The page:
Republican leader Kevin McCarthy is battling a handful of disgruntled conservatives who want someone else to govern their tiny House majority in 2023, and his refusal to cut a deal with the group is putting his quest for the speaker’s gavel in jeopardy.
Five Republicans said they would refuse to vote for Mr. McCarthy, and their number is just big enough to sink his election on Jan. 3 when Democrats and Republicans vote for the speaker.
The “fed-up five” are backed by the Freedom Caucus, which wants significant changes in the House rules to restore more power to rank-and-file lawmakers and put an end to runaway government spending.
Mr. McCarthy, 57, has shown little enthusiasm for the rules changes that the group is seeking. Among them are the restoration of a floor motion that would make it easier to remove the House speaker and another that would prohibit large, combined spending packages that Congress has enacted nearly every year for two decades to fund the government.
Rep. Andy Biggs, Arizona Republican, and at least two others who oppose Mr. McCarthy say nothing can change their decision to vote against him. Two other Republicans said they might be open to voting for Mr. McCarthy if he agrees to the House rules changes.
In addition to Mr. Biggs, the five are Reps. Matt Gaetz of Florida, Ralph Norman of South Carolina, Matthew M. Rosendale of Montana and Bob Good of Virginia.
The lawmakers say they are fed up with Mr. McCarthy in part because Republicans fell far short of winning dozens more seats on Election Day than polls predicted.
Mr. McCarthy also refuses to get on board with some of the more conservative proposals to cut spending, including raising the retirement age.
The group also wants a speaker who will more aggressively seek the removal of top Biden administration officials despised by the right, including Attorney General Merrick Garland and Homeland Security Secretary Alejandro Mayorkas.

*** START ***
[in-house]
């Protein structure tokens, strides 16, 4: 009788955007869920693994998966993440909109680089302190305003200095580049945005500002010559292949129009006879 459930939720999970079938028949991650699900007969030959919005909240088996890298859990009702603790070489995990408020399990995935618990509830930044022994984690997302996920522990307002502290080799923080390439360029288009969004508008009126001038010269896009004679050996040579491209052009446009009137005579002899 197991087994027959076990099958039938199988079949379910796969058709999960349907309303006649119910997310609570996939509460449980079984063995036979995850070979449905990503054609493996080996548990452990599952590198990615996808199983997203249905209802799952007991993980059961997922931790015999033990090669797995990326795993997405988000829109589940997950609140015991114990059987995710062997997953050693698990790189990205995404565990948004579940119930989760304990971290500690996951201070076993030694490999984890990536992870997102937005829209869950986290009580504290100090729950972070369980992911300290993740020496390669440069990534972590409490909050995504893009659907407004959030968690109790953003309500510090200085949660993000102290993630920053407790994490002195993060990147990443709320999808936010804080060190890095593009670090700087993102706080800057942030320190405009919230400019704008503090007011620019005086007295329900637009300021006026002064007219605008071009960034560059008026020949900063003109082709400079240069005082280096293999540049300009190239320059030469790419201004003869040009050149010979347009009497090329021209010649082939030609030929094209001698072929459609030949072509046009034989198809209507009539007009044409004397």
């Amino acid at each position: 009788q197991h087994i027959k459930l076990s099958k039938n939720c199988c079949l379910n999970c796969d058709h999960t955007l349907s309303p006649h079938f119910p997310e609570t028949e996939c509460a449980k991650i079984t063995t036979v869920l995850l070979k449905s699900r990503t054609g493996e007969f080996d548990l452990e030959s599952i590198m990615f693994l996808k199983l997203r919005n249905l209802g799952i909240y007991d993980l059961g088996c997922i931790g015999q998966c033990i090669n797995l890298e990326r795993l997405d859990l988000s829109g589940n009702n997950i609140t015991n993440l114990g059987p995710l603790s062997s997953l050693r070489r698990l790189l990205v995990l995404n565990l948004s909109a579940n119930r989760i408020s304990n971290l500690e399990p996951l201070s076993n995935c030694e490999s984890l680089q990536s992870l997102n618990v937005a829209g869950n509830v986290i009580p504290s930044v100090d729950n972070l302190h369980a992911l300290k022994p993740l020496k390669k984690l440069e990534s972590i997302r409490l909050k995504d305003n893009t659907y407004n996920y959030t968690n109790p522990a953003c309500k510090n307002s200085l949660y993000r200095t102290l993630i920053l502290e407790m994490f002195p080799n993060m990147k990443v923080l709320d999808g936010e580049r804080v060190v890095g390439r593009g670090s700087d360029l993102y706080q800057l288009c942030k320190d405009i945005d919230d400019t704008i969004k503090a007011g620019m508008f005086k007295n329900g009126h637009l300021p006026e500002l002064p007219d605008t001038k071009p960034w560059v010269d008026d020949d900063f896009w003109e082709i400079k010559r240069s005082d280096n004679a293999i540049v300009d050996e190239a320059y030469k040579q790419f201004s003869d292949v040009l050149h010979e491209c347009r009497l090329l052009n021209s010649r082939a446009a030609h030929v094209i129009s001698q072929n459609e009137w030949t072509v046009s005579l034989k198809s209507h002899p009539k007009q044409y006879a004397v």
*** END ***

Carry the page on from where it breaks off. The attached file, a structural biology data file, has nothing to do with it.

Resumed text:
Although several House races remain undetermined, Republicans are expected to control 222 seats, which would give Mr. McCarthy a four-seat majority and few votes to spare when he runs for speaker. He will need to win a majority of all votes cast on the House floor.
“Kevin McCarthy doesn’t have 218 votes, and he’s still well short of that,” Matt Tragesser, a spokesman for Mr. Biggs, told The Washington Times.
Mr. Biggs ran for speaker against Mr. McCarthy in a closed-door Republican election this month and picked up 31 votes. Mr. McCarthy lost 36 votes overall, although the number of defections is likely to shrink by Jan. 3.
House Republicans will vote this week in a closed-door meeting on all proposed rule changes for the next Congress, including those sought by the Freedom Caucus.
The Freedom Caucus list includes reinstating the ban on spending earmarks, ending “same day” consideration of bills and requiring at least five days for lawmakers to read legislation before voting, and restoring targeted spending cuts that would allow Congress to cut money from programs or the salaries of federal employees they oppose.
“If McCarthy wants to be speaker, he needs to work with the Freedom Caucus to make sure that those changes are not only considered but also implemented,” Cesar Ybarra, vice president of policy at the conservative group FreedomWorks, told The Times. “A lot of members of the House Republican Conference will follow McCarthy’s lead if he’s able to broker a deal with the House Freedom Caucus.”
Mr. McCarthy is concerned that making concessions would empower Mr. Biggs and the rest of the small group of Republicans who oppose him to issue more demands, according to sources with knowledge of Mr. McCarthy’s thinking.
Republicans seeking changes to the House rules point out that past speakers have often negotiated with rank-and-file members to get votes in the speaker’s election on the opening day of Congress.
“If McCarthy is smart,” one Republican source said, “he would know that this is the kind of risk he runs if he doesn’t accept some of these demands for changes. The writing’s kind of on the wall there.”
Mr. McCarthy can pull off a win without the five Republicans if some of them vote “present,” which would lower the number of lawmakers who make up a majority in the chamber under the House rules.
“That certainly is a possibility,” Mr. Tragesser said, “but it would certainly be frowned upon, and it has not been done historically at a level like this.”